Kids Invent Skylanders Chess

Geek Culture

I’m not sure if my kids were inspired by me telling them about another GeekDad’s daughter reinventing chess, but they have set about doing the same with their growing set of Skylanders figures.

It came about at the end of the weekend when they had run out of playtime on the Wii – we limit them to a couple of hours a day at the weekends. They wanted to play more Skylanders to upgrade their characters but I was resolute that they needed to play with something non-screen based.

A smile grew on the face of my daughter as she realized that they could still play with the Skylanders characters even if they couldn’t use them on the Wii. The next half hour was spent by the three of them chasing each other around the house, each in charge of a different Skylander.

Skylanders Chess

Having exhausted themselves they collapsed in a heap in the living room, inadvertently knocking over to a game of chess I had been playing with my son — trying to teach him the basics. As they tried to put the pieces back on the board they slotted in their Skylanders to the empty spaces.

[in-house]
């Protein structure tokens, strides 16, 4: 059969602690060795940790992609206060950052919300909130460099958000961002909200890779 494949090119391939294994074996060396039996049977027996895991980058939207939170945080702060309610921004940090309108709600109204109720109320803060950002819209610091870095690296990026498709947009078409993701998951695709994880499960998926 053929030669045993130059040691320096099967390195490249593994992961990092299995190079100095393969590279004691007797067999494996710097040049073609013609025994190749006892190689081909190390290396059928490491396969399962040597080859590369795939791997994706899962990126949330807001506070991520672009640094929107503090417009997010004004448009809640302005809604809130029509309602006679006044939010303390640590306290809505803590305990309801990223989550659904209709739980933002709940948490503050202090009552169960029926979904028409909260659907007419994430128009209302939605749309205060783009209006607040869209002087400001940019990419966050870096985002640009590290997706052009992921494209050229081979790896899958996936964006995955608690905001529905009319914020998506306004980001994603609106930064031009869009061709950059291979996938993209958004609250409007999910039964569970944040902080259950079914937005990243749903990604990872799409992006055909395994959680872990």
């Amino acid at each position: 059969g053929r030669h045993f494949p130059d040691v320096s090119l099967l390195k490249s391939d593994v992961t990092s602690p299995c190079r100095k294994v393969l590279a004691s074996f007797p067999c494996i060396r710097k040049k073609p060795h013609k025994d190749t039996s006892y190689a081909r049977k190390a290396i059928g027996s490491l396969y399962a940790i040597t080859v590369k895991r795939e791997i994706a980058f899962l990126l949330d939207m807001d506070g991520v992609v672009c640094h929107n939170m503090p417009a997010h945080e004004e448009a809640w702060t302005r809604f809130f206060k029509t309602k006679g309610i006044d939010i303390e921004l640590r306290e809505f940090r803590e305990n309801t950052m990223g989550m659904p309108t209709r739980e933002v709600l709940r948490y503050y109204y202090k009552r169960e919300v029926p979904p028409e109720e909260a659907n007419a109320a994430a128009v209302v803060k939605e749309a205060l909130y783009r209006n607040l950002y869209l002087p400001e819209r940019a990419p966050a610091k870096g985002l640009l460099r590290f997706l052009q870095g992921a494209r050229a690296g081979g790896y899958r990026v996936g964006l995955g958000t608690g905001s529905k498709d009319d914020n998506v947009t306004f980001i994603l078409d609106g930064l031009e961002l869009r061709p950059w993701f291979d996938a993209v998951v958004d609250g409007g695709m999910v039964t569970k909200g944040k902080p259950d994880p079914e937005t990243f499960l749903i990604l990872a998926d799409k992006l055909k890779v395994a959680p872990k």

“Hey dad, let’s play Sky Chess” my daughter exclaimed. And thus, Sky Chess was born. What developed over the next two hours was an intricate strategy game based where each Skylanders Character has special abilities and is matched by particular chess pieces.


Two sides are setup on the dark squares of a checkers board, Skylanders Spyro’s Adventure figures against Chess pieces. Each side needs seven pieces although this can be supplemented if not enough Skylanders figures available. The following pieces have special abilities, otherwise the game proceeds like Checkers:

  • Flight: Winged figures like Spyro can move two squares — matched with Knights.
  • Shoot: Figures with guns like Trigger Happy can eliminate another piece (in line of site) rather than moving – matched by Castles.
  • Bomb: Area effect characters like Eruptor can eliminate all piece around them in a two square radius – matched by Bishops.

They were enthralled with their creation and have actually spent more time playing “Sky Chess” than actually playing the videogame. At first I thought I should limit their time on this like I do the videogame, then I realized I really didn’t need to. They were working together, inventing rules, using their imagination and documenting the game for their friends to play.

They’ve headed off to school today with a bunch of Skylanders toys in their pockets and some chalk to mark a board out with. I expect by the end of the day all their friends will be playing as well. I also expect that the number of rules and special characters will have trebled.

[Originally posted on]

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